When I am not interacting with teachers and students, a big part of my job is responding to emails. I get upwards of 100 emails each day, and I try to keep on top of them throughout the day or I can’t possibly get through them all. At the end of the day, I usually leave a little bit before 5:00 and go home for dinner. About three days a week, I return to school for school events, such as athletic games, drama and theater, and music performances. Although these events make my long days longer, I have fun and I truly enjoy seeing the kids engaged in something that they love. On the nights when there are no school events to attend, I continue working and responding to emails. Some nights I finish my work at about 7 p.m., and some nights I finish as late as 9 p.m. I also work at least two Saturdays each month, attending school functions. In all, my work week is about 65 to 75 hours long.
What are your favorite aspects of your job?
My favorite aspect of my job is that I can walk into a classroom and see kids engaged in some amazing teaching, being pushed and challenged, and performing something that they didn’t know they were capable of. That is very rewarding.
I also love the way that my days seem to fly by. I never look at the clock. This job is challenging and demanding, and to me, that is energizing. This is one of the first jobs I have ever had which I am not sure I can ever fully master. It is incredibly dynamic and I never get bored with it. It is not for everybody, but I thrive in this environment.
What are your least favorite aspects of your job?
My least favorite aspect of my job is the fact that I sometimes have to put employees and students in situations which are less than ideal. We only have each student for four years, and I worry about their experience during their time here. It bothers me to see how many kids are in our classrooms, and it bothers me that we don’t have the resources to buy the books that we need. I worry that the oversized classes make the students feel as if they are just numbers, rather than individuals. These are external factors beyond my control, and that adds a layer of frustration for me.
What classes did you take in college that are the most relevant to your job?
I loved my administration program at Lewis and Clark. It was a great combination of theoretical research and practical application. I took an introductory course on school administration that helped me think more globally about school leadership. I also took some great classes on leadership style, and they were quite beneficial.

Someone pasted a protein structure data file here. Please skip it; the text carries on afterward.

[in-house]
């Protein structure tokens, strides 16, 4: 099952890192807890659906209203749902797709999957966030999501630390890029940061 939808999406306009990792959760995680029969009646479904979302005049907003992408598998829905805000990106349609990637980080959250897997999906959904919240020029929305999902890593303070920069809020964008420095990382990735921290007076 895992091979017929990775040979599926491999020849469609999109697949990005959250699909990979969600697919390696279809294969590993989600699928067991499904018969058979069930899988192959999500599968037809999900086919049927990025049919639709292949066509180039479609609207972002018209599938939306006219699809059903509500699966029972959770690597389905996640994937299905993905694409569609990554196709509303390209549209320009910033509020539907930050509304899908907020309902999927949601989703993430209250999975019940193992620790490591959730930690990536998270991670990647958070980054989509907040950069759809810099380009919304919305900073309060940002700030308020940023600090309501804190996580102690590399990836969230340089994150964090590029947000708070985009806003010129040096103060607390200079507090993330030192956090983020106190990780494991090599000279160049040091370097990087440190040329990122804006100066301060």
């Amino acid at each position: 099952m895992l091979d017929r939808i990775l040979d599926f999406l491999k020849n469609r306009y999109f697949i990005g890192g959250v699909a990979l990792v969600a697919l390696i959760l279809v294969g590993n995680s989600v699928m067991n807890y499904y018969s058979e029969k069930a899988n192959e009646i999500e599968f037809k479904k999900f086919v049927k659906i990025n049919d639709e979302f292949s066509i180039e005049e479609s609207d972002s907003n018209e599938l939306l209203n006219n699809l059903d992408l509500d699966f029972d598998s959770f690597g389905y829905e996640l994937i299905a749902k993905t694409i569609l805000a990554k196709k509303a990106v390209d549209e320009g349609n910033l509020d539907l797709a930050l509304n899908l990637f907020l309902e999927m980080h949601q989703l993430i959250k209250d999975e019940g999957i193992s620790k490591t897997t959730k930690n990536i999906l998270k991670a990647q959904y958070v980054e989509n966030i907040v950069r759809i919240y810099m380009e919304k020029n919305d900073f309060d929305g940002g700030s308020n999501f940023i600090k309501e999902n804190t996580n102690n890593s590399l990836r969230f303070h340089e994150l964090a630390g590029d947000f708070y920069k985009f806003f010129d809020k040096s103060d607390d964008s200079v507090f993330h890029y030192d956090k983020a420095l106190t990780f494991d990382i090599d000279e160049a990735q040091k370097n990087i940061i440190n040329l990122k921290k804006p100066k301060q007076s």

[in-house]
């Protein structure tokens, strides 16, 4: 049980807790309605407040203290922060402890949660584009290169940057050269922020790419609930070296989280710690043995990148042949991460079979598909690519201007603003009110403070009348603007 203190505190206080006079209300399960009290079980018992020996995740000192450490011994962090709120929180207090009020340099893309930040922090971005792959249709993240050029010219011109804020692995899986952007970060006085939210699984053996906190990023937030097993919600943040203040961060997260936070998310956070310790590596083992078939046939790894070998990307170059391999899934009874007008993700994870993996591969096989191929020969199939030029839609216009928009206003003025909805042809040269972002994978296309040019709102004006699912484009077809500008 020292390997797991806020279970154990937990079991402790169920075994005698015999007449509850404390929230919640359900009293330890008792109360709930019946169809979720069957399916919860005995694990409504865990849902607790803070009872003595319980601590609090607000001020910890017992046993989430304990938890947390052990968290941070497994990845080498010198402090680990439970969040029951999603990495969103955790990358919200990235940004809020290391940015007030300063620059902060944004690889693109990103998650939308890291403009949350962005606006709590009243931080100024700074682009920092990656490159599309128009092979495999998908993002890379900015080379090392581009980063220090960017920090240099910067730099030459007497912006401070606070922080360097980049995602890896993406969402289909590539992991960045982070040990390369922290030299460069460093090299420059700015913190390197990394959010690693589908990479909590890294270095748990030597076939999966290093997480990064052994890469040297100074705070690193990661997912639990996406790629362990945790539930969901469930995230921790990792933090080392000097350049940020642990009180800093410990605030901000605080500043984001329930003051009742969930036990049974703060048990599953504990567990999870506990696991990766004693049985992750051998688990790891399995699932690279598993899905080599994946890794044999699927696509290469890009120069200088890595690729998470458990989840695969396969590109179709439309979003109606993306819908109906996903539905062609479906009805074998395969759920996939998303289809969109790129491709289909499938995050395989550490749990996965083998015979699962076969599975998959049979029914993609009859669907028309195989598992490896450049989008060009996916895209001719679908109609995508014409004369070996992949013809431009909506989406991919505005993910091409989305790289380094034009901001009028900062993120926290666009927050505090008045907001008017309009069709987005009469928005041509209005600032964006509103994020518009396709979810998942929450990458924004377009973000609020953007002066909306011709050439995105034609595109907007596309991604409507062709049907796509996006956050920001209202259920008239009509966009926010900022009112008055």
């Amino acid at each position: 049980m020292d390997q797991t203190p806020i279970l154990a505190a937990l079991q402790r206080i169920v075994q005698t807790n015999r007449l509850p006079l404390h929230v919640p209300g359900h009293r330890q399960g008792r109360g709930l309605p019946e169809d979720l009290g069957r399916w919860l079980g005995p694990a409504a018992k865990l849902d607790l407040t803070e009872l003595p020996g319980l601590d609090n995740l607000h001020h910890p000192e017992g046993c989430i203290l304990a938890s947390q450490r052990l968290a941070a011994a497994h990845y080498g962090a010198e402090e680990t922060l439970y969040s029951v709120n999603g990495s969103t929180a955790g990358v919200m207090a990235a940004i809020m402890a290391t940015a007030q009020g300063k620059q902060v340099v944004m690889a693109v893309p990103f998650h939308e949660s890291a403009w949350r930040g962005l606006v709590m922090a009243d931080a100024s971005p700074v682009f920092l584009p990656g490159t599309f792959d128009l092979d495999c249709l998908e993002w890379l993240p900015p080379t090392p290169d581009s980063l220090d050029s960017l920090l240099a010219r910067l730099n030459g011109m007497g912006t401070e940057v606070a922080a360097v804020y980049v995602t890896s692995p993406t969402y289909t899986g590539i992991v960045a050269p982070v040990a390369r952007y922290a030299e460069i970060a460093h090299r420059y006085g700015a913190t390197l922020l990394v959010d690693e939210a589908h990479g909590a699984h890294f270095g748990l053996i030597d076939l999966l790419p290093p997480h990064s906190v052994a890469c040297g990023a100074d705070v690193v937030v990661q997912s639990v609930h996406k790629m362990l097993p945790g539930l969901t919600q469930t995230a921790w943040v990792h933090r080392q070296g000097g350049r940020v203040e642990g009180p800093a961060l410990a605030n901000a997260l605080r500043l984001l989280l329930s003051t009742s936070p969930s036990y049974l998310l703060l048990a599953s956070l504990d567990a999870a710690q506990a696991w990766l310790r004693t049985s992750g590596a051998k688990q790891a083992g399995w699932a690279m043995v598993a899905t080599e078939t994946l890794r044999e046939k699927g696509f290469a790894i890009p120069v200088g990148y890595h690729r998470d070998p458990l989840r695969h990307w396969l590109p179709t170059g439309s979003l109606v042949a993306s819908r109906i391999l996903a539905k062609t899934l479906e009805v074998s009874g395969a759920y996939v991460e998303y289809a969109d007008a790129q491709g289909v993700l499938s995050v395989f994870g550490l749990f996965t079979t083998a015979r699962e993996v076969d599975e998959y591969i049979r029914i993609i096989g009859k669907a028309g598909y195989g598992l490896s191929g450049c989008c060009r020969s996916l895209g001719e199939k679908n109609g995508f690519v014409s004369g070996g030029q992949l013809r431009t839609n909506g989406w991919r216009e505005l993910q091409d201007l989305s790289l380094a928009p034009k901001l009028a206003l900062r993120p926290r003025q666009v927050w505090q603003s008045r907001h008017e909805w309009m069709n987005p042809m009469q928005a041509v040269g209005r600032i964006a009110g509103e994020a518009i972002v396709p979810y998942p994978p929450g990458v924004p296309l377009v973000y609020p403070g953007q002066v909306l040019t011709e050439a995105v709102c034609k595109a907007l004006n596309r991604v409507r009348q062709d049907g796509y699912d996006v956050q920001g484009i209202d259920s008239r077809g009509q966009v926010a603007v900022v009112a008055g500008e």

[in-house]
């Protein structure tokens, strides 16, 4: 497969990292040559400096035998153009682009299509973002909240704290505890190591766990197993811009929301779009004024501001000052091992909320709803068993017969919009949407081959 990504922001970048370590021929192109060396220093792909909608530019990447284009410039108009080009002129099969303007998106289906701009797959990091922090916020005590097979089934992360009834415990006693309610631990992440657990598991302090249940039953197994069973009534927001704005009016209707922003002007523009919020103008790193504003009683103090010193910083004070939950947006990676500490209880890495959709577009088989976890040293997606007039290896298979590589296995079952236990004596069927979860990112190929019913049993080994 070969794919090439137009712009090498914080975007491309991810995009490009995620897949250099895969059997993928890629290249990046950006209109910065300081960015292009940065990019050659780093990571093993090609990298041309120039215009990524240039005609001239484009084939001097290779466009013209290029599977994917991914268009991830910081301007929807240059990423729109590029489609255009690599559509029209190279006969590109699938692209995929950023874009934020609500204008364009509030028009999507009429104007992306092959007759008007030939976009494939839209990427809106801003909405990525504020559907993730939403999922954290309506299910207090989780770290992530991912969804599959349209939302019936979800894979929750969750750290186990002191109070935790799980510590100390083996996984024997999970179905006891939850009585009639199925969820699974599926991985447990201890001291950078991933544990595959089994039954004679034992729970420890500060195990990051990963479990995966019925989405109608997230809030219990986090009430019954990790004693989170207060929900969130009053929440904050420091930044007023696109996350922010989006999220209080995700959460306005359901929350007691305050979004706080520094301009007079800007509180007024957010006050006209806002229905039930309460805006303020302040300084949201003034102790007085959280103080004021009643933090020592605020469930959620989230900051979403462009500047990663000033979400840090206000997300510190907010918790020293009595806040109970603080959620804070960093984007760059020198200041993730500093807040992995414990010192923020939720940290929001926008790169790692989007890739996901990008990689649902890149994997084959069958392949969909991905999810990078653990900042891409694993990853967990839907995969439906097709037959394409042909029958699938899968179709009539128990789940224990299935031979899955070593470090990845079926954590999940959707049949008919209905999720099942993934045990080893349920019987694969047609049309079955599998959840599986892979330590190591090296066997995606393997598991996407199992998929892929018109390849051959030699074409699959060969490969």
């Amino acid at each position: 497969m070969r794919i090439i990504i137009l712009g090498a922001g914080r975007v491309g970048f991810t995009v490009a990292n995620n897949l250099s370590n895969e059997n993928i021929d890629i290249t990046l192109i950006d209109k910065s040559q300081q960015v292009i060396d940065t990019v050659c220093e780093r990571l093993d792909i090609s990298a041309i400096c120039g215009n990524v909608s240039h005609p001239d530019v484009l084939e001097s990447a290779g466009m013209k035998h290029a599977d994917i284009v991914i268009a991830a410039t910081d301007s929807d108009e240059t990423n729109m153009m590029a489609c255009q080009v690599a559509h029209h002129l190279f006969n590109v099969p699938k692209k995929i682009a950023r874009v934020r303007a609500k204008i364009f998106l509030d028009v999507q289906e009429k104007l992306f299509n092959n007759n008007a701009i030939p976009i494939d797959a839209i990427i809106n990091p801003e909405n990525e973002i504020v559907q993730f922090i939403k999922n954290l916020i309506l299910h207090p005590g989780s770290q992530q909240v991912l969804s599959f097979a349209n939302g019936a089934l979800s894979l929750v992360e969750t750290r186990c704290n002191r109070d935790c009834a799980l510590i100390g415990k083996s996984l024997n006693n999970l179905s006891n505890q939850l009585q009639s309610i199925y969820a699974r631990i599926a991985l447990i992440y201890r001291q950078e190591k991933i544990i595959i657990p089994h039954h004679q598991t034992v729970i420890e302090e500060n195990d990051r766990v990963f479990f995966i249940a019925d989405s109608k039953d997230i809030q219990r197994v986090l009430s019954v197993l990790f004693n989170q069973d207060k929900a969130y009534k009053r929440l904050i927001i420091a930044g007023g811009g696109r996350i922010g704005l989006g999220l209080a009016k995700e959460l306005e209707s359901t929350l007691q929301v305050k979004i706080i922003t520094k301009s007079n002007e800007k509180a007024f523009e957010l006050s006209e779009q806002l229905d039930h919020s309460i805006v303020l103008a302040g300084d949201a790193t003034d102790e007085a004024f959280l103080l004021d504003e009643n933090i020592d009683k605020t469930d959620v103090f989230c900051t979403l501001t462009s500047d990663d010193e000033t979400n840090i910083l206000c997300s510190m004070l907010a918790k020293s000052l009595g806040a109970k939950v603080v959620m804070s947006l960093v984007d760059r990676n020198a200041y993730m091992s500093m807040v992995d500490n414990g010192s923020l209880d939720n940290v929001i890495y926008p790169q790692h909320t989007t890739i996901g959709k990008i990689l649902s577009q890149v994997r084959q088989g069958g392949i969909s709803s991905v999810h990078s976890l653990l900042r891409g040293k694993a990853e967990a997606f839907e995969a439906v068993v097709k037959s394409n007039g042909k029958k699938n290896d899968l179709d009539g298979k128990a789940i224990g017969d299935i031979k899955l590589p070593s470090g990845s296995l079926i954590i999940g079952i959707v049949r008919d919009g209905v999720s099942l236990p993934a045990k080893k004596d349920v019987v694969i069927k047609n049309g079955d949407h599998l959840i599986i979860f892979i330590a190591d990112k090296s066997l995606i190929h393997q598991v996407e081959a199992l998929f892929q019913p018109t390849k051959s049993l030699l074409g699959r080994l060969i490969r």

What personality traits do you think would help someone to be successful as an educator?
There are several personality traits that I think would help someone to be successful in the education field. Patience is a must. A sense of humor is also important, because we have to be able to laugh at the kids in a positive way. Kids do silly things as adolescents, and educators must be able to relate and just see the humor in the situation, without getting upset.
Educators must also have a strong work ethic. The two-month summer break is great, but anyone who becomes an educator for the summer break will be sorely disappointed, because there is a long time between August and June. Teachers need school breaks because they can’t possibly perform day after day, and have the number of interactions that they have, without opportunities to recharge. Anyone entering the education field should be prepared and willing to work long, hard hours.
What personality traits do you think might hinder someone's success as an educator?
People who are quiet or are not self-assured will not be successful in managing classrooms full of kids. Kids can sense weakness and a lack of self confidence, and that will lead to classroom-management issues.
What advice, or words of caution, would you give to a student who is considering studying to become an educator?
If you are considering studying to become an educator, I suggest that you broaden your background and bring something unusual to the table. For example, earn your special education certification, become certified in multiple content areas or become bilingual. Most states are struggling with education funding, and there are hundreds of applicants for each teaching job. I look for applicants who can offer more than just student teaching experience, because everyone has done that.
Above all, educators must have a genuine passion for making a difference in the lives of kids. If you are not motivated by a desire to make a difference, you should consider another profession. Great educators are driven to influence their students, and give them the skills to be successful and make a difference in the world. You need to make sure you are going into it for the right reasons.
I would tell anyone who is interested in education that this profession is incredibly rewarding. I can see my work, and the work of the teachers, manifest itself in students. It is gratifying to know that we are making a difference and having an impact in a positive and moral way. That is a great feeling, and a huge benefit to working as an educator.